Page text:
A shot at AIDS

Curr Opin Biotechnol. 2016 Dec:42:147-151. doi: 10.1016/j.copbio.2016.03.007. Epub 2016 May 3.


In the almost 35 years since the discovery of HIV, there has been great progress in developing effective treatments. More recently, there have also been advances in developing novel prevention strategies. Yet a vaccine that could prevent HIV infection remains elusive. Most licensed vaccines provide protection by inducing antibodies. For HIV, vaccine-induced antibodies must be capable of protecting against the multiple variants of HIV in circulation around the globe, so-called broadly neutralizing antibodies. Recent progress in the identification and characterization of such antibodies, as well as advances in designing candidates that stimulate cellular immunity and results from recent clinical trials are fueling efforts to develop an HIV vaccine that could vanquish the virus once and for all.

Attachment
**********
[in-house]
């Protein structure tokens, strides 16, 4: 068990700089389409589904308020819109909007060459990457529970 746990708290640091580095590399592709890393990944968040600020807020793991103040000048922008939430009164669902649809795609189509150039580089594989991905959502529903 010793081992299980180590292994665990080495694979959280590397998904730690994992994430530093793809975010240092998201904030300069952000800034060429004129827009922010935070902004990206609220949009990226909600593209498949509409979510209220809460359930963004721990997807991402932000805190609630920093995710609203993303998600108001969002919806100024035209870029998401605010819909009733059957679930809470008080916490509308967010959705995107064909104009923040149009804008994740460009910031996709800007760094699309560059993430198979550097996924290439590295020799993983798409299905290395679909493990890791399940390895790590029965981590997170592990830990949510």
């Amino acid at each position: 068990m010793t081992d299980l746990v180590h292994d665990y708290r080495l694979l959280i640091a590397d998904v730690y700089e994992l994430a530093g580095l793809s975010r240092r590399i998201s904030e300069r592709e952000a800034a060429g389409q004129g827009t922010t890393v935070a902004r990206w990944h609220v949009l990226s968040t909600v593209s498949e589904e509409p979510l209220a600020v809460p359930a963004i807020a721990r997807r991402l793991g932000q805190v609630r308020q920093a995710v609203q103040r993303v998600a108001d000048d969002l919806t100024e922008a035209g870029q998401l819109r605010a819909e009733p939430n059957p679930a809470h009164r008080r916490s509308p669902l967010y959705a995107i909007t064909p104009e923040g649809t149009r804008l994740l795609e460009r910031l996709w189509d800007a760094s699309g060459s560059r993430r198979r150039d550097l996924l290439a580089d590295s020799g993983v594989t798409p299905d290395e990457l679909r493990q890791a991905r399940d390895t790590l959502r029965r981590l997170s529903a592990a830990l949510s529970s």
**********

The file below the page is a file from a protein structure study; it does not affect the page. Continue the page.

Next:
Publication types

  • Review

MeSH terms

  • AIDS Vaccines / immunology
  • AIDS Vaccines / therapeutic use*
  • Acquired Immunodeficiency Syndrome / complications
  • Acquired Immunodeficiency Syndrome / therapy*
  • Animals
  • Antibodies, Neutralizing / isolation & purification
  • Antibodies, Neutralizing / therapeutic use
  • HIV Infections / complications
  • HIV Infections / therapy*
  • HIV-1 / immunology*
  • Humans
  • Immunogenicity, Vaccine
  • Vaccine Potency


  • AIDS Vaccines
  • Antibodies, Neutralizing